'Kick Off'
 'Tackling Mental Health for Rugby League'
Close Window

Kick Off




'Sports do not build character, they reveal it.'


'Kick Off''....Innovative, Proactive & Dedicated to Rugby League                                  

    sad man            Isolation

                     Mental Health Promotion Video

 Kick Off...Mental Health for Rugby League

                                                                                                                      Audio Option                     


Audio    Unavailable at this time


Risk Groups  Videos  Celebrities who have attempted Suicide  Parasuicide & Self Harm  Facts & Statistics  'Fact Sheet'

  Click to turn music 'off'

Performed by Kim Burstow

suicide 1 

 Please Click here for Suicide 'Fact Sheet'.



“If only I knew”….”If only I had noticed”….”.If only I had acted earlier”…”If only I’d been there” ...etc. etc... . These phrases are tragic in their implications. They should never have to be used. They engender sorrow and guilt in someone who has been privy to the soul destroying effects of the death by suicide of someone close to them. It can often be a burden they carry through for the rest of their lives, and yet they shouldn’t feel this way. How could you take on this negative, guilt ridden attitude if you did not know what you were experiencing or observing? As stated before, many false opinions and prejudices, propagated by others, including the media, have impacted on people’s thought processes and perceptions. Add to this the benign ignorance associated with a lack of education and one can see why mental ill health often goes undetected.


Before we go further it is important to realize that suicide is not necessarily the end result of depression. There are instances where there is no explanation or where the individual clearly makes the choice to end their life, based on factors unrelated to distorted perception, low mood or clouded consciousness. These are in the minority however. Most suicides are resultant from depression or depressive illnesses and to that end, we will focus on this area.


One of the saddest aspects of suicide is that the person obviously feels they are generally worthless to the point that either the world would be better off without them or that their life means nothing to themselves or to anybody else. All life has worth. No matter how ‘bad’ you are or how ‘good’ you are, whether you’re a criminal or a pillar of society. No matter if you’re old or young, sick or well, employed or unemployed, high achieving or average, intellectually or physically impaired or a ‘top flight’ athlete.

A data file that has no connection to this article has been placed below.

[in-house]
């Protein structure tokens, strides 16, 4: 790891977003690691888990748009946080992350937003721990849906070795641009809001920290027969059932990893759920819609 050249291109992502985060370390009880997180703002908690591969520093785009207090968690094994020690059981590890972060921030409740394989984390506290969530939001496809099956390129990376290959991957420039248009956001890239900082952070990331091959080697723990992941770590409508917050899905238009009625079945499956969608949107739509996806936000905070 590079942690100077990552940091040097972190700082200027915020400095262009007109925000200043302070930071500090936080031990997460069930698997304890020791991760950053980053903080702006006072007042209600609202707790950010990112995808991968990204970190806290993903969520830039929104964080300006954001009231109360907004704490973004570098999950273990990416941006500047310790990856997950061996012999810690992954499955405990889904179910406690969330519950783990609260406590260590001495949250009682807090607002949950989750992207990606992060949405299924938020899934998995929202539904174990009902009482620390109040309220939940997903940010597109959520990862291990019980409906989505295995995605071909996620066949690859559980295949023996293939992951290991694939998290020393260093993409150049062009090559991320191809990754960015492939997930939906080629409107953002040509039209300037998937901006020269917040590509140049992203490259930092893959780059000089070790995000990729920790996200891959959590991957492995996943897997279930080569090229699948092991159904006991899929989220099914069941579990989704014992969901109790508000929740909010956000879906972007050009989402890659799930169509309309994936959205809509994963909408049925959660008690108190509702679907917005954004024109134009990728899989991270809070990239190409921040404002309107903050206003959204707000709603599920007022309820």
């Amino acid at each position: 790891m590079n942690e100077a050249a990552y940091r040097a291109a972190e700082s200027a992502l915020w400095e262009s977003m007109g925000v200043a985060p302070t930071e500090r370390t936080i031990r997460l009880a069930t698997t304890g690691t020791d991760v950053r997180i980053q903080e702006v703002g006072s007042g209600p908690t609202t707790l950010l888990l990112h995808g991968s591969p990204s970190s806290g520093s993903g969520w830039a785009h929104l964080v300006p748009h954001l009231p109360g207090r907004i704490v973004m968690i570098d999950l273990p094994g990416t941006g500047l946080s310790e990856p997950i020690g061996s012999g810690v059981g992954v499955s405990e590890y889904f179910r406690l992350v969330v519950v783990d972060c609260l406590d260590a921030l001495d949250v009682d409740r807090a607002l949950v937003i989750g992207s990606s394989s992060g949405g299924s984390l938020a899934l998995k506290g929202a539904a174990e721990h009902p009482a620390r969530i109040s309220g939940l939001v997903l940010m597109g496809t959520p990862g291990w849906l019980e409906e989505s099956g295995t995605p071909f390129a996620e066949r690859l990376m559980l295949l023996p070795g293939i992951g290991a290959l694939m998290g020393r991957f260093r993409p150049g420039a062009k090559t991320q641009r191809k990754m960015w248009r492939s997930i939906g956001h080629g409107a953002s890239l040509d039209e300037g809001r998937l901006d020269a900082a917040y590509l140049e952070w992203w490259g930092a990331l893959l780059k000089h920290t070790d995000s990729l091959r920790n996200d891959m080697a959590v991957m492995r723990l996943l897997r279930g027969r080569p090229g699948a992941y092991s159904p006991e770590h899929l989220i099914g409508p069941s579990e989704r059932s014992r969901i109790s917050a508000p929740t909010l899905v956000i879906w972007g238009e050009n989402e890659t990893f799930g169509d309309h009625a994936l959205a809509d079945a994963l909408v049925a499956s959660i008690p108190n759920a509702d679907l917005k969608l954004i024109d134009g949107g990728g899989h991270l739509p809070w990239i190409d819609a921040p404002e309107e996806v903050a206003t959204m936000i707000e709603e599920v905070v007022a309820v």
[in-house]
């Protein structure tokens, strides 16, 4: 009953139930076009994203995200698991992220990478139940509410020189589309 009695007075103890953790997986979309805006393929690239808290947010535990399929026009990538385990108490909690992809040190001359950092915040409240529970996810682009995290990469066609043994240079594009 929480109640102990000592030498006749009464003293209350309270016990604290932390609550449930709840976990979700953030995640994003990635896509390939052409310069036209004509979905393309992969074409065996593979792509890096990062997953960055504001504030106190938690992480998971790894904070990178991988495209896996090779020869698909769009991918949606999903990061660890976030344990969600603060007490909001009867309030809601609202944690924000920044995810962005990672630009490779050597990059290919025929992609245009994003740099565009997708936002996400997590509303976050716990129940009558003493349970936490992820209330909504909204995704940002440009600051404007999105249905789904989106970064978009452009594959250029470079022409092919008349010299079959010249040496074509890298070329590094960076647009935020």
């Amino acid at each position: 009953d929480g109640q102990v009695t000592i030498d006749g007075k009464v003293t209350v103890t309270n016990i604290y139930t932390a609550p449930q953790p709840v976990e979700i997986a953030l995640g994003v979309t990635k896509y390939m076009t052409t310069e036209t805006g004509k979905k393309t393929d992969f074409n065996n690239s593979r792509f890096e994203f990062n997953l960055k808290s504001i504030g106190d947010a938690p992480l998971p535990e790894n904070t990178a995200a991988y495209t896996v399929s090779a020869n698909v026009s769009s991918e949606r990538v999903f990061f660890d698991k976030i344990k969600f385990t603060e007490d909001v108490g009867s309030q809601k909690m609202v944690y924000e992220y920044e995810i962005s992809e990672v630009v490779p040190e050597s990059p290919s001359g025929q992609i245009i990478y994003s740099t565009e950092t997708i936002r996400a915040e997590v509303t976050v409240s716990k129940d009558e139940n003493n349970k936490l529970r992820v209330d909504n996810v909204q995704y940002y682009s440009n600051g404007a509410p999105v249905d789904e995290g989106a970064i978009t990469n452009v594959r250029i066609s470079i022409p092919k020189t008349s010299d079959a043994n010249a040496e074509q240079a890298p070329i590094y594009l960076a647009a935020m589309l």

Why is it that some choose to end their lives and fail to see out the purpose for their existence? In many cases, we simply do not know. We can’t ask the person, we can only go on supposition & evidence based in previous behaviour, mood, incidents & issues, life events, history, family dynamics etc., ,and occasionally a written explanation.


What is important, and true, is the fact that these people have descended so far into depression or become so unwell that they’ve made this choice and without anyone apparently noticing the warning signs, ignoring them or simply not knowing the signs.


From the outset, it is important to realize that anyone who chooses the path of suicide and is determined to accomplish their aim is unlikely to be stopped. They often appear brighter & more settled than they had previously been, giving all indication that maybe ‘things are better’. This is because the battle within…’life or death’, has been internally resolved. It is very accurately portrayed in Shakespeare’s ‘Hamlet’, where he says….”to be or not to be, that is the question”.


Last Will & Testament


This is why it is essential that intervention be undertaken early in the downward spiral of depression. Early identification of depression & the issues & concerns that may have led to this state, are the only ways of preventing the majority of suicides. We need to treat the cause, not the symptom.


As difficult as it is to accept, you can never totally remove suicide from society, but we can make tremendous steps toward reducing the incidence by taking heed of the signals, the precursors to, and the root cause of depressive illness and general mental illness.